Days 9-12 ¼ cooked animal protein ¾ raw animal protein
Day 13 and on all raw animal protein
Note: It is recommended to start with one protein source for the first few days. Beef Tripe is a good first food choice when you begin the transition to a raw diet because it has an irresistible smell (to pets, not so much to humans) and is full of enzymes and good bacteria. Tripe can also be added in a small quantity to a ground whole-prey meal for its digestive support benefits. Tripe and whole-prey ground Rabbit are good early transition choices. After a week or so, begin to offer your companion animal other protein sources for a variety of meals. See Raw Feeding Sample Menus.
Most pets take to raw with a natural zest for it. If your pet is tolerating the transition and eager for more raw food, you can expedite the process by shortening the number of days in each period. If they are finicky and reluctant to eat the raw food add a spoonful of something with an aroma to entice them to eat. (Like when we put cheese on broccoli so our kids will eat what’s good for them.) Some suggestions are to mix in a spoonful of raw Tripe or cooked meat - (slightly sautéed in first-cold-pressed olive oil with a pinch of fresh chopped garlic- [for dogs, no garlic for cats] and sea salt) or canned tuna or sardines. Toppers are also an excellent choice for this purpose.
Support Your Pet’s Digestive Function from start to finish of the transition:
When you begin the transition to raw food, we suggest supporting your pet’s digestive track with digestive enzymes and probiotics (the good bacteria). Your pet’s digestive system has been compromised from eating biologically inappropriate foods and it helps to give their digestive tract a boost.
Chlorella is a highly beneficial food with an array of health building properties. Among its many benefits is that it enhances digestion, helps the good bacteria in the gut to thrive, and binds heavy metals and toxins; sweeping them out of the body. In addition, once you begin to transition your pet from the cooked animal protein diet to a raw animal protein diet, adding raw Green Tripe and Pancreas will assist their digestion (good intestinal bacteria and digestive enzyme benefit). Raw Green Tripe can be added to the meals at about ¼ Tripe to ¾ raw meat-bone-organs. Raw Pancreas can be added to the raw meat-bone-organs in a quantity of ½ tsp. raw Pancreas to 1 ounce raw meat-bone-organ or about 1½ tbsp of raw Pancreas per pound of raw meat-bone-organ.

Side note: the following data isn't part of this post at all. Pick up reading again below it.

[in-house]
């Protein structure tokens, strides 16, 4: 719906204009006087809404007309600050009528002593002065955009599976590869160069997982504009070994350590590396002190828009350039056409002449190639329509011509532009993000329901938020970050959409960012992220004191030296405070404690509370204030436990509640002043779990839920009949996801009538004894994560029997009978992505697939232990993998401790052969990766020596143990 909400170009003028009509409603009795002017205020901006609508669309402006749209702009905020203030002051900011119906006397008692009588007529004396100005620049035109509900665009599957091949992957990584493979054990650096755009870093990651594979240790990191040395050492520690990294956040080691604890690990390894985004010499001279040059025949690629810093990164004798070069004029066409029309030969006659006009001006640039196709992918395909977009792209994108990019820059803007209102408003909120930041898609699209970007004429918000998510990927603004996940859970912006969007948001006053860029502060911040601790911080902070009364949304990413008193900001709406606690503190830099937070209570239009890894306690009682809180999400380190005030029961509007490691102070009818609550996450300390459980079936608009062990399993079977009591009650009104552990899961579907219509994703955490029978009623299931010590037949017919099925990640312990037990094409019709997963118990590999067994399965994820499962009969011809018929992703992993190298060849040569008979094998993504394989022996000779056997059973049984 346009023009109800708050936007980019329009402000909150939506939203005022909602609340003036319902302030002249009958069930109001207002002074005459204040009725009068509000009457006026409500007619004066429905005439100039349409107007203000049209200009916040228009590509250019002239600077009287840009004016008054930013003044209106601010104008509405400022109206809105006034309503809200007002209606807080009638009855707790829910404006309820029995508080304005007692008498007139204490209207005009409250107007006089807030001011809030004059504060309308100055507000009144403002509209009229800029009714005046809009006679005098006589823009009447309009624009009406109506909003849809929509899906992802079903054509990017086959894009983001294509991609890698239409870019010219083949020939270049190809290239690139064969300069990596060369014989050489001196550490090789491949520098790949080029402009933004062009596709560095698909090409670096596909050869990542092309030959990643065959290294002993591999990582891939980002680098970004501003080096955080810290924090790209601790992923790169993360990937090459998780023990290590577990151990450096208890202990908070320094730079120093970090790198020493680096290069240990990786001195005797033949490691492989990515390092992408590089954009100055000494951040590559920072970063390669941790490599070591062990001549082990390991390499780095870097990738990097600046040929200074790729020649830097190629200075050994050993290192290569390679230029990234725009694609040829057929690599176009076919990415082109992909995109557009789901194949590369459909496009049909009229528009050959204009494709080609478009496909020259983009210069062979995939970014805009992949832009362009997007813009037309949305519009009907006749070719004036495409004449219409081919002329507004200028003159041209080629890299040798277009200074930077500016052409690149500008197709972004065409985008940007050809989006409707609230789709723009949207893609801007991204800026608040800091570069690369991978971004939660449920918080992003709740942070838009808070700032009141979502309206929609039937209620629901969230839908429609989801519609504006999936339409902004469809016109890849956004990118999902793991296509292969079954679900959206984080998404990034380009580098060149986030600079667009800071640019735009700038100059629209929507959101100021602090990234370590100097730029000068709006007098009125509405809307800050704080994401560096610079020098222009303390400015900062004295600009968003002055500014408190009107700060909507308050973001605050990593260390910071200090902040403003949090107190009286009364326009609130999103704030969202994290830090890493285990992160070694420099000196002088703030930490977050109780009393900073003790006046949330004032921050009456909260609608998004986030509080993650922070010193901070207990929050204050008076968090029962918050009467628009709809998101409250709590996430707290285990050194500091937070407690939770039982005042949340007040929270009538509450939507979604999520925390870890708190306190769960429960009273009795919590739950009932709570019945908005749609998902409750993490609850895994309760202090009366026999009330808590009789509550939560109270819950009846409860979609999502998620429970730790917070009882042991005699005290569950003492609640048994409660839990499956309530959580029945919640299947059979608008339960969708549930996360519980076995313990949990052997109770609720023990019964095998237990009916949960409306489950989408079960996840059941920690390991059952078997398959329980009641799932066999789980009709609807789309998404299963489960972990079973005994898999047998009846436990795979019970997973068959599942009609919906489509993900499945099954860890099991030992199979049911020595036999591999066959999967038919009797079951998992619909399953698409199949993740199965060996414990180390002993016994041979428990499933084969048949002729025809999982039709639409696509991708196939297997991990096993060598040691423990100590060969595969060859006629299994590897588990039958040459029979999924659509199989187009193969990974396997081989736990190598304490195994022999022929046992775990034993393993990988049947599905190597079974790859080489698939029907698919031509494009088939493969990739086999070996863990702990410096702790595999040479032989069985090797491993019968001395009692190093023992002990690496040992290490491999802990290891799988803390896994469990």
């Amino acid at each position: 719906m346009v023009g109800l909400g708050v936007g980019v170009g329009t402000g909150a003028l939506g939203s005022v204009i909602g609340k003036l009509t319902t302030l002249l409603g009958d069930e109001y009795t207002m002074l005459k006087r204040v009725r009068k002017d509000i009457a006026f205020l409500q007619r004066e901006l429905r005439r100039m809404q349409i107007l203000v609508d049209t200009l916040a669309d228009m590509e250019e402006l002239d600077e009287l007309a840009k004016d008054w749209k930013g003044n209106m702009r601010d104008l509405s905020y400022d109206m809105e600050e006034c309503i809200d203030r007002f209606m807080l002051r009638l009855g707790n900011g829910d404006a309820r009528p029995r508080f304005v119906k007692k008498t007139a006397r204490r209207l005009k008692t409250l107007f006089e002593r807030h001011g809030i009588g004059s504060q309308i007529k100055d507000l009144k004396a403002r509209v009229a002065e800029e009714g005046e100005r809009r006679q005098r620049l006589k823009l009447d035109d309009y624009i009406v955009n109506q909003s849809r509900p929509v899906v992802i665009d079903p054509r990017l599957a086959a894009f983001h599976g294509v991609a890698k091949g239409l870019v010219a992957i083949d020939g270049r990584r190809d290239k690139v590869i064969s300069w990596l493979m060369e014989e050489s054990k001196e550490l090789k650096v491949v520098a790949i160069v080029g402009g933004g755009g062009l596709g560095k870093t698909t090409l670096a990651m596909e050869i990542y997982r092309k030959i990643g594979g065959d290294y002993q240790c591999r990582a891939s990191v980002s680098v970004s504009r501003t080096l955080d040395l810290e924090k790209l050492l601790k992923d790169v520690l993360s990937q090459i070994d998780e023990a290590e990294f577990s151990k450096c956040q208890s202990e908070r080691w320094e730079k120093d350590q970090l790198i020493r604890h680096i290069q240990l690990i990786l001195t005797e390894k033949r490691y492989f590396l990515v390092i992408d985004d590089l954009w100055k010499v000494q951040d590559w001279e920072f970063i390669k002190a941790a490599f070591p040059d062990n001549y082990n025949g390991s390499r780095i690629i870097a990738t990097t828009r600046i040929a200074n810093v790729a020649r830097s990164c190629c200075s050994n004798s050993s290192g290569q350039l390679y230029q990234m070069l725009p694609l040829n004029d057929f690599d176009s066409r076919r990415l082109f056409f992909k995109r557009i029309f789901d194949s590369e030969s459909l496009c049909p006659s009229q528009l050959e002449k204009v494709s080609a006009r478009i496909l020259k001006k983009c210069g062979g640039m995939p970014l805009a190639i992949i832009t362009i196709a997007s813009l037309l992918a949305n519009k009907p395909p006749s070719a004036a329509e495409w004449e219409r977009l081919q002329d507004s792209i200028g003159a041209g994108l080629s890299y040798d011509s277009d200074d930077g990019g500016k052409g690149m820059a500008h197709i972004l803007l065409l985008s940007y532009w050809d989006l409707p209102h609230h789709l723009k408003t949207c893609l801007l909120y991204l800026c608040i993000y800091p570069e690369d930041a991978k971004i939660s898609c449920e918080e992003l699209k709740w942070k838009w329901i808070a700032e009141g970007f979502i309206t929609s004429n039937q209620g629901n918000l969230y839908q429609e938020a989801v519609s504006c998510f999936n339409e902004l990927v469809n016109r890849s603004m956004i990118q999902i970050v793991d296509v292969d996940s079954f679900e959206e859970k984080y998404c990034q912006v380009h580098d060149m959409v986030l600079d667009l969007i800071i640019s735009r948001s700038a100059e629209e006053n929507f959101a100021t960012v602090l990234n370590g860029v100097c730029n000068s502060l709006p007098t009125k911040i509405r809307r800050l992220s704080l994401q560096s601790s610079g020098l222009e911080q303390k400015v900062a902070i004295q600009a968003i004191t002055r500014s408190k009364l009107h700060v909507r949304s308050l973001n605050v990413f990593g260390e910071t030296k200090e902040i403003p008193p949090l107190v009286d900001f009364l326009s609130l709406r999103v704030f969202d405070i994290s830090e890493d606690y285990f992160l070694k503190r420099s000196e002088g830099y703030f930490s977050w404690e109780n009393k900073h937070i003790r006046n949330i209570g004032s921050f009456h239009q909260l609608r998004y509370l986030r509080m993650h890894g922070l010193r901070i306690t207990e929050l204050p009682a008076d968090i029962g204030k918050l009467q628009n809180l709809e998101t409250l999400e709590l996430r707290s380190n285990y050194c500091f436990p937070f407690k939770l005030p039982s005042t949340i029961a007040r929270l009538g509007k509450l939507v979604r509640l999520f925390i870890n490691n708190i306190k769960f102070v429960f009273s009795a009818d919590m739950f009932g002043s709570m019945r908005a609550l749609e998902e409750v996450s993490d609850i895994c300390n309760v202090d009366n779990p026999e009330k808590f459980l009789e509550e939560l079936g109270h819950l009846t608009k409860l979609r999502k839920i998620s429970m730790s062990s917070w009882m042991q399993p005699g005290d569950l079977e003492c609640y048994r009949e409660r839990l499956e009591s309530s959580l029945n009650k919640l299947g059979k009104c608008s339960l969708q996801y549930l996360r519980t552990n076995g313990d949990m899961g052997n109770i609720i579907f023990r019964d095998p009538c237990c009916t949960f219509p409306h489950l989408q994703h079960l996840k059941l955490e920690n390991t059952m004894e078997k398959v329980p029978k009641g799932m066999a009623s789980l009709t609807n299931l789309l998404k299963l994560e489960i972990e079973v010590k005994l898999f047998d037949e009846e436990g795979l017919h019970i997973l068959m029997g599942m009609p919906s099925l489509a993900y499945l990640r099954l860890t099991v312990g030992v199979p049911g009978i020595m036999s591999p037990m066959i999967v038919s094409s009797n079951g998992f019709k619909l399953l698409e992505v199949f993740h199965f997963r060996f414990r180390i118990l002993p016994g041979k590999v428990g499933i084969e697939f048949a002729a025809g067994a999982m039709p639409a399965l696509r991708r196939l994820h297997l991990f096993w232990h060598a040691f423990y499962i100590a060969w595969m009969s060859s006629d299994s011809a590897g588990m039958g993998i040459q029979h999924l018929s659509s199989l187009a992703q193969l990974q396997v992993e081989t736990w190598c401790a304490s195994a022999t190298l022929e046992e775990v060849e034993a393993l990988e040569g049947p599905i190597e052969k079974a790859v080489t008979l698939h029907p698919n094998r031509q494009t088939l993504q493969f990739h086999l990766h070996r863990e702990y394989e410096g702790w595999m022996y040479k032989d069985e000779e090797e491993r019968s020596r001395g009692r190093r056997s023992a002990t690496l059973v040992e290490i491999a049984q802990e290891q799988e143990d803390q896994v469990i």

There are allergen-free probiotics and suitable animal derived digestive enzyme supplements on the market. However, many dogs and cats are sensitive to dairy and we have not found a probiotic on the market that does not potentially contain milk derivatives, and most digestive enzymes can cause burning of the mouth when sprinkled on food. We believe the best source of supplementation is with whole foods and Chlorella, raw Green Tripe and Pancreas seem to work just fine for most pets.
Continue with the daily addition of Green Tripe and a small amount of Pancreas for a week or two after you have completely converted your pet to a raw diet. At this point the pancreatic enzymes and beneficial intestinal bacteria will have improved their digestion and your pet should be accustomed to its new nutrient-rich whole food raw diet. Green Tripe and Pancreas supply beneficial nutrients to your companion animal so include them in their weekly diet ongoing. We feed two Tripe meals a week and a small amount of Pancreas added to a meat meal 2 to 3 times a week. See Raw Feeding Sample Menus
Older pets or cats that refuse to eat Green Tripe, and especially pets with chronic digestive issues may benefit from the supplementation of an allergen-free Probiotic, but try the Chlorella because it can assist with these issues and more! Dogs and cats with pancreatic issues and aging pets will benefit from the daily continuation of raw Pancreas.
Do Not Transition to a Raw Diet by Adding Raw Food to Kibble or a Grain-Based Food: Some people say to transition a dog or cat to raw foods by adding it to their existing diet of dry kibble or canned grain/starchy food. We do not agree with this transition method of adding raw food to ANY dry kibble or grain or starchy foods. This comes from uninformed-early personal experience with our dog developing bouts of colitis as a result of mixing grains with raw meats. Over the years we have seen many pets develop digestive distress (diarrhea, vomiting, etc.) because their humans unknowingly mixed the raw food with dry kibble or grain/starch-based foods.
Remember, grains are meant for the omnivore and the herbivore, not the carnivore. The carnivore is intentionally designed with a short fore gut and a short smooth colon. The species appropriate raw meats, bone, fat and grizzle are meant to move quickly through your dog’s and cat’s digestive tract. If you mix dry kibble or grains and starches- (which take a long time to digest) with raw meat and bone - this food combination can remain in the gut and the intestine much longer than they were intended. In our experience, this can cause your companion animal to suffer digestive upset including diarrhea and colitis. These starchy foods also interfere with the uptake of vital nutrients.